I still believe that the plane crashed in the area North west of Sumatra before the wreckage drifted to the location I have those images for. Interestingly enough, privately not publicly it appears to have caused controversy & to date despite many conversations with the likes of AAIB & tomnod, those images have not been rejected. In fact I received a rather seemingly frustrated email from a top level employee of the AAIB who requested me to send my correspondence directly to the Malaysian authorities. Seems like the Malaysians publicly announce that they are taking advice from experts like the AAIB & yet the AAIB has not confirmed this to be the case. & no I have never received a reply back from the Malaysian authorities. I find it of great concern that the images that have been verified by the provider (tomnod) as genuine & potentially could indeed be the missing plane could be so openly dismissed out of hand solely on the basis that the interpretation of the Inmarsat data could never be wrong!!!! I have done plenty of research & can find no evidence that the said area was ever included in any official search. For me the mystery of #MH370 does not just lie with the planes whereabouts but also with the strange way it's disappearance has to date been investigated by the #Malaysian authorities.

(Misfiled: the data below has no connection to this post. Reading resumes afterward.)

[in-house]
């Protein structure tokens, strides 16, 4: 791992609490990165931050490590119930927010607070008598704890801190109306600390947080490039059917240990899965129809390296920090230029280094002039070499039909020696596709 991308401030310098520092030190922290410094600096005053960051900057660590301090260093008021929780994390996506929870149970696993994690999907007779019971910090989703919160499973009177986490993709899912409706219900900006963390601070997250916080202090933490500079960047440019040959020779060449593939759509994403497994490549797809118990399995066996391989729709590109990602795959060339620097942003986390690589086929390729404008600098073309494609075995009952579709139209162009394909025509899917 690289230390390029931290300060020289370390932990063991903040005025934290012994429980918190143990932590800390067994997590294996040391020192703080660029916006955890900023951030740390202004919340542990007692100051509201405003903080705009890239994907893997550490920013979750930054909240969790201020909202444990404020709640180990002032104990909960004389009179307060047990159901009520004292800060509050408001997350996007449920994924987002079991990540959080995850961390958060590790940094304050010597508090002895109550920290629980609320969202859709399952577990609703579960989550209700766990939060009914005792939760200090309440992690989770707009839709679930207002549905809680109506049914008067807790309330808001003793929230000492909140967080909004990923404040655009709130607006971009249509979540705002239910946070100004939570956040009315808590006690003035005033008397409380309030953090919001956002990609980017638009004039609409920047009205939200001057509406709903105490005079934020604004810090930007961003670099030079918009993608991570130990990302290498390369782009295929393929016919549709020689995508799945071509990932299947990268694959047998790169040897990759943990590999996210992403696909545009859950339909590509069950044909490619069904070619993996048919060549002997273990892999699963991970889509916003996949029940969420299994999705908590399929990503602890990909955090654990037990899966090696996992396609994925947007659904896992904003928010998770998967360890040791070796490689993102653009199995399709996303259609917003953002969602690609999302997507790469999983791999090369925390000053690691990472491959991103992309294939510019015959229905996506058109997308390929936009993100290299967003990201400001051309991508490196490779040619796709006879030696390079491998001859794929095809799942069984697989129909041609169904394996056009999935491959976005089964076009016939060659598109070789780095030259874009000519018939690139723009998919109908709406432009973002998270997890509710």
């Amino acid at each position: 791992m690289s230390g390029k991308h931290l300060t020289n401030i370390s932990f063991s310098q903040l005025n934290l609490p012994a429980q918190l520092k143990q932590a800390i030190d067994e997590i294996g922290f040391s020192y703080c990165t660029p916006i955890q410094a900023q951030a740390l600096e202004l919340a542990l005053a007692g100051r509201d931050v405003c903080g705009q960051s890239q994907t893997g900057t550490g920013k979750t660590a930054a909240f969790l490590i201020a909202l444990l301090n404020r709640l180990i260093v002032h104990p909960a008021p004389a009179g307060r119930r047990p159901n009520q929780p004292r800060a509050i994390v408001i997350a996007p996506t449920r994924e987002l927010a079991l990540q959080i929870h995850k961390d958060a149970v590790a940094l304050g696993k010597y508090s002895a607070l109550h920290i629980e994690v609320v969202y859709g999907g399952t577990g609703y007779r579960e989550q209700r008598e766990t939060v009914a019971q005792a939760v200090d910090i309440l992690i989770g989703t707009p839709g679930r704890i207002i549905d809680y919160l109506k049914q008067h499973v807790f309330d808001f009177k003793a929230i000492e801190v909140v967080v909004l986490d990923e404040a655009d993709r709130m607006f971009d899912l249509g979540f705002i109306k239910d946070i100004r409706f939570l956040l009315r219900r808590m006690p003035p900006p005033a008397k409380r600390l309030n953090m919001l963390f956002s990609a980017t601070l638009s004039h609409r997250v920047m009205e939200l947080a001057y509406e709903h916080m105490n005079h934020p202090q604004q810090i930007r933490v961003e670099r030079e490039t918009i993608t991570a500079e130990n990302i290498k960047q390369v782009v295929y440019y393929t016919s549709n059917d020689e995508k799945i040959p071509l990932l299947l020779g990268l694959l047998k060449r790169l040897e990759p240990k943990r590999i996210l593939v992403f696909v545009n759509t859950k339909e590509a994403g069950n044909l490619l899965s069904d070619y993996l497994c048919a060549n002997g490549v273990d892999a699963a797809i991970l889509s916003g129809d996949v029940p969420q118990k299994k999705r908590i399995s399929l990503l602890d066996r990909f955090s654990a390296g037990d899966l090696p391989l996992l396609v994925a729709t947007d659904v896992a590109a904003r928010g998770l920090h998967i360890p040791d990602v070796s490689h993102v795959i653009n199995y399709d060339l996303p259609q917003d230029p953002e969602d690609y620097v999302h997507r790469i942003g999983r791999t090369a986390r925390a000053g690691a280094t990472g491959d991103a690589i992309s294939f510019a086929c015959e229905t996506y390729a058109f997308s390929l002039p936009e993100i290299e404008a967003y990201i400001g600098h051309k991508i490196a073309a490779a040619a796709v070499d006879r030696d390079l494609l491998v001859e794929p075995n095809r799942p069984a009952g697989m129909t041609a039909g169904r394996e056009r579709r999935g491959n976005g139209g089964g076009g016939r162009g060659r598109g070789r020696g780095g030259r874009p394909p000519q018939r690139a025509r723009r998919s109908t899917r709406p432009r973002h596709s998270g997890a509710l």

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MrMacMartini
at Oct 26, 2014 10:58:02 AM
#crowdsourcing for Emergency Management: Online Search for Tunante II Concludes · Tomnod http://buff.ly/1zsOXna
Online Search for Tunante II Concludes
*Treacherous waters* On August 26th 2014, the *Tunante II*, a 12.5 meter-long yacht with four crew on board, declared emergency...
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Morri Young
at Oct 25, 2014 2:09:32 AM
Amazing use of crowds and of satellites. http://www.tomnod.com/ uses satellite images and invites the crowd to search a small part of the world to identify important finds. For example, 12m tags across the ocean looking for the MH370, or border crossings in north Africa. Have a spare 20 minutes? Search an area. It can be addictive though!